I teach physics at a Title I magnet school in DC. Typically, 96% of my graduating students get accepted to a four-year university. Many of them will be the first member of their family to do so.
But most of them won’t graduate from college. And those who do will often take more than four years.
This fact is worth exploring. A lot of education researchers are examining variables that influence academic achievement in underserved communities – particularly low income urban populations. But not enough policy makers and social scientists are considering access and equity in the transition from high school to college; in fact, some implementations of current research that fixate on secondary school outcomes might disadvantage students at the university level.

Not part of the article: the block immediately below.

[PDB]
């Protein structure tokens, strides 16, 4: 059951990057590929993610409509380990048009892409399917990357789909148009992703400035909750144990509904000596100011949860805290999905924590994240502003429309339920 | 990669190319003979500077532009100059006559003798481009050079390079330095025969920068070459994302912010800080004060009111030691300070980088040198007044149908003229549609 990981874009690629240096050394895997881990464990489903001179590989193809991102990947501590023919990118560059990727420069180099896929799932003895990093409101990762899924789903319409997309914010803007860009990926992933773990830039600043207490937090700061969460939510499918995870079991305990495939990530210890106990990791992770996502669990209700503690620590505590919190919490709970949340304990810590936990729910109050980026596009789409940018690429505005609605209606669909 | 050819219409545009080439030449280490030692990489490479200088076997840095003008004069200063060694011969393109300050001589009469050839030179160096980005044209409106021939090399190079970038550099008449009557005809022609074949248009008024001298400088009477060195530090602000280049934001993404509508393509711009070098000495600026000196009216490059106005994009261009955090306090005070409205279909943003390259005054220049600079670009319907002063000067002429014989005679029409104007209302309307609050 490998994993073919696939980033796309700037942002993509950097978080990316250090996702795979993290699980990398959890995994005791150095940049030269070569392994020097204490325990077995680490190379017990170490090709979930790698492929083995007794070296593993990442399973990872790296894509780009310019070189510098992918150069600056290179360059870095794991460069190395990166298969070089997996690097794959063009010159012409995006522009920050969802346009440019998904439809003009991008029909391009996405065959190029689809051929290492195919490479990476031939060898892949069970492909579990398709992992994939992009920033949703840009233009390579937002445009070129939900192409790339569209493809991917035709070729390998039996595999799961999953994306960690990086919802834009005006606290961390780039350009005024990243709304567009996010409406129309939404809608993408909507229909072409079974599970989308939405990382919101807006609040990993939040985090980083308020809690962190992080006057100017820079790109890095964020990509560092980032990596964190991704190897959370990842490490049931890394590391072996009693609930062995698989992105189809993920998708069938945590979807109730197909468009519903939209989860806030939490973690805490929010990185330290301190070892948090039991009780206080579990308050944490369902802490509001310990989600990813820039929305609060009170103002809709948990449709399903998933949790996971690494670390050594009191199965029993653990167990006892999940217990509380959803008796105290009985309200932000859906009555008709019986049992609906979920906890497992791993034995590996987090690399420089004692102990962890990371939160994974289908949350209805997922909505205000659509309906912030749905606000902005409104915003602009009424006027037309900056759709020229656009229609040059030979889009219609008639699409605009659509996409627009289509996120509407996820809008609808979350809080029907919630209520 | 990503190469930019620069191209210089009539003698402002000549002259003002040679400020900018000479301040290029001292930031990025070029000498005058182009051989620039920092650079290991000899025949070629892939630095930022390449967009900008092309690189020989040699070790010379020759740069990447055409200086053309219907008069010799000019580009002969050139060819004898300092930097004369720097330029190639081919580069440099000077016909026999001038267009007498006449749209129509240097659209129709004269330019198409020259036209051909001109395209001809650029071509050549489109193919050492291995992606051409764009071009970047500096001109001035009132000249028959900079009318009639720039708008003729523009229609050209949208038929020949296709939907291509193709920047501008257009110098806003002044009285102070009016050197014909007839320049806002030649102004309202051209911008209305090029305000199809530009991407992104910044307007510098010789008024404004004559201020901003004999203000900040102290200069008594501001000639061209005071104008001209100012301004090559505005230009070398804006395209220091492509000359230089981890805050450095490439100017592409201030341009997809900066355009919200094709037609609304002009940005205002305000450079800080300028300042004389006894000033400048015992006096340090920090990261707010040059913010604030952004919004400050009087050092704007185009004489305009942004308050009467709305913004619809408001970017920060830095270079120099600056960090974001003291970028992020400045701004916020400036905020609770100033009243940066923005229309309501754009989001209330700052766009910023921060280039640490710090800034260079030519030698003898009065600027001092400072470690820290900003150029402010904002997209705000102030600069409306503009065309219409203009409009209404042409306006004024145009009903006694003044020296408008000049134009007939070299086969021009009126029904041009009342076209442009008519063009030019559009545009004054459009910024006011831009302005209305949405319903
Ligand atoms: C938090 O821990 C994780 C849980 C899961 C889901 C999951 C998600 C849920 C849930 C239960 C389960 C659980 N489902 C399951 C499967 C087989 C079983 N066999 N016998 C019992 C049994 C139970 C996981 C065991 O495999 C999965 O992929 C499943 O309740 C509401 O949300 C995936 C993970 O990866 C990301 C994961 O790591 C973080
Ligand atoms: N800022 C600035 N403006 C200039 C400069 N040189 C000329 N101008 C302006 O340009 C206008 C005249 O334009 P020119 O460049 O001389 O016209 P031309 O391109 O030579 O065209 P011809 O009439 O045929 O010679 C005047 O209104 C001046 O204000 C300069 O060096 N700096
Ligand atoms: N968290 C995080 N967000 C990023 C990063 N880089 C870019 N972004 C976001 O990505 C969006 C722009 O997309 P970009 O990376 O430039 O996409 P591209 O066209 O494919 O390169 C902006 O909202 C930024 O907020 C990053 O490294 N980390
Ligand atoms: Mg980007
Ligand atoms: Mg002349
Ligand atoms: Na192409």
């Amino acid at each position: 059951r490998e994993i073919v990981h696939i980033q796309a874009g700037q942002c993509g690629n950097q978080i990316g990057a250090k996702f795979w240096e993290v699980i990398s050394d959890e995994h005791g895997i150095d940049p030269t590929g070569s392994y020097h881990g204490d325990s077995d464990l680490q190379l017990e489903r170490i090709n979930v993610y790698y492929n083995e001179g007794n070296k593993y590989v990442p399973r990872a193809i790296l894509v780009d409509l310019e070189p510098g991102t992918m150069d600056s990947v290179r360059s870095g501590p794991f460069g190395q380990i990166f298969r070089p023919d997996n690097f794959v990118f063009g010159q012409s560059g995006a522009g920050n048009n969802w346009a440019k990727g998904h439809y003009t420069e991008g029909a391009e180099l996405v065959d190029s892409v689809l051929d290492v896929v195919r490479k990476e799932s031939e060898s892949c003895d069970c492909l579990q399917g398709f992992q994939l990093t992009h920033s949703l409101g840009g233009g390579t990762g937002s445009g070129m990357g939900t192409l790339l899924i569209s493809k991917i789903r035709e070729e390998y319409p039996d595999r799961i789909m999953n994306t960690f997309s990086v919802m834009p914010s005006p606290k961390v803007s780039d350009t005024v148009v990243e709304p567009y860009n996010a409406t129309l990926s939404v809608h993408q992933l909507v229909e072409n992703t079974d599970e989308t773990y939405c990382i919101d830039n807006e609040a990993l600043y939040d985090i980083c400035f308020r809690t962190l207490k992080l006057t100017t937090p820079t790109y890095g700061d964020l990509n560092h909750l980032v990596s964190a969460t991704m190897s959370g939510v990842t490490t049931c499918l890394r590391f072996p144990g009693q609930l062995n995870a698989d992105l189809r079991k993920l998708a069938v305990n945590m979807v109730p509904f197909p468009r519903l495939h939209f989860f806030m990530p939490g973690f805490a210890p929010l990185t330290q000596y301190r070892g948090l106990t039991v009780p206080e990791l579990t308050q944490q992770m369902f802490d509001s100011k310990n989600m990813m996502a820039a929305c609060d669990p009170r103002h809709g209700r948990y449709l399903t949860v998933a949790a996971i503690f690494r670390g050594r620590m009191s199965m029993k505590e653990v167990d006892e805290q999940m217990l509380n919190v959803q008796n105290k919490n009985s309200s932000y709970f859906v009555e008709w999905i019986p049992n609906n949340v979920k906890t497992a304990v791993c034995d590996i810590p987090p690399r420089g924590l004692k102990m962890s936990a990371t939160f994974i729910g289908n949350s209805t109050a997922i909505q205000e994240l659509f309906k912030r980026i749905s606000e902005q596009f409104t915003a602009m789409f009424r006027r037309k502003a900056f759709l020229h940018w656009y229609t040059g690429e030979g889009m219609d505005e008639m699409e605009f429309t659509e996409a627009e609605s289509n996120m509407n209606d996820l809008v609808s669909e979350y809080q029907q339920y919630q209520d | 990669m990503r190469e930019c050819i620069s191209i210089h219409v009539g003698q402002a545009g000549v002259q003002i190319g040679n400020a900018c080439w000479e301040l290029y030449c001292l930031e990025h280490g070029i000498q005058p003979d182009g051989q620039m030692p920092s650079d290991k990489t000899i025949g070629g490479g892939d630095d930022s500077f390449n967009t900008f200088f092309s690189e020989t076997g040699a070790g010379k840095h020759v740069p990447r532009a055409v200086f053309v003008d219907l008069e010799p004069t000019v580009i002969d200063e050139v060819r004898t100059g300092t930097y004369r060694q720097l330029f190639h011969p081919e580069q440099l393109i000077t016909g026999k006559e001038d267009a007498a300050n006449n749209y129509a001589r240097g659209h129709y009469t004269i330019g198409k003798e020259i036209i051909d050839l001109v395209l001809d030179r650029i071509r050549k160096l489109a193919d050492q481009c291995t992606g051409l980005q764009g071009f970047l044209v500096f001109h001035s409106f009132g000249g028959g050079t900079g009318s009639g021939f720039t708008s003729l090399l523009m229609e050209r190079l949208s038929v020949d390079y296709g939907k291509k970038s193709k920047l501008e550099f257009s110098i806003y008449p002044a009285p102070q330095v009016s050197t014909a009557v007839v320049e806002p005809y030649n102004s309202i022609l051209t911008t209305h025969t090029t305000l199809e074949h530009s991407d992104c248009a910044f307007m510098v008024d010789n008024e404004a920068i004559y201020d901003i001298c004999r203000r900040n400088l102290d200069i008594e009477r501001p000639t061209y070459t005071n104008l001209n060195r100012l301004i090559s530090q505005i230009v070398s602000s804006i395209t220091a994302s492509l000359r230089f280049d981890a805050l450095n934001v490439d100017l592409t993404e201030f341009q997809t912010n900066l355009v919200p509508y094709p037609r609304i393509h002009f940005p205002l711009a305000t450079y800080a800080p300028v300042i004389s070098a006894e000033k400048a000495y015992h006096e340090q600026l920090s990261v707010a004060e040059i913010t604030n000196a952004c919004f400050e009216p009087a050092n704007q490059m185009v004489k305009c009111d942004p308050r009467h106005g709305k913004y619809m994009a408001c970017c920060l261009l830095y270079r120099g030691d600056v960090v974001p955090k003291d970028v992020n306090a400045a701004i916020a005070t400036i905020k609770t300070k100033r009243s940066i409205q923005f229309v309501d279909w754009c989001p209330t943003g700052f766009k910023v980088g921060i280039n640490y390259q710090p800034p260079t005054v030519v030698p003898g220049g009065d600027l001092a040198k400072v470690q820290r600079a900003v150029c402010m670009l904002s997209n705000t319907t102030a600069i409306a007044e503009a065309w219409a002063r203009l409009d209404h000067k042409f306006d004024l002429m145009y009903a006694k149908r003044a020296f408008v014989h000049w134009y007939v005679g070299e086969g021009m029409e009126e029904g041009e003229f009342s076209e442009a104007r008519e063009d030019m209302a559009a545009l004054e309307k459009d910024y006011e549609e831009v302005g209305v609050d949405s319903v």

We need a better understanding of what makes high school students successful in collegiate environments to close the achievement gap.
I’m writing this blog to investigate my ideas and hypotheses about student achievement both qualitatively and quantitatively. I’m also writing to gain insight from readers with unique and critical perspectives. Look at my data and observe my commentary critically, please. Great feedback and testable new ideas are always welcome.
Please follow or check back frequently if you’re interested in seeing [or helping] me explore these issues through the lens of my physics classroom.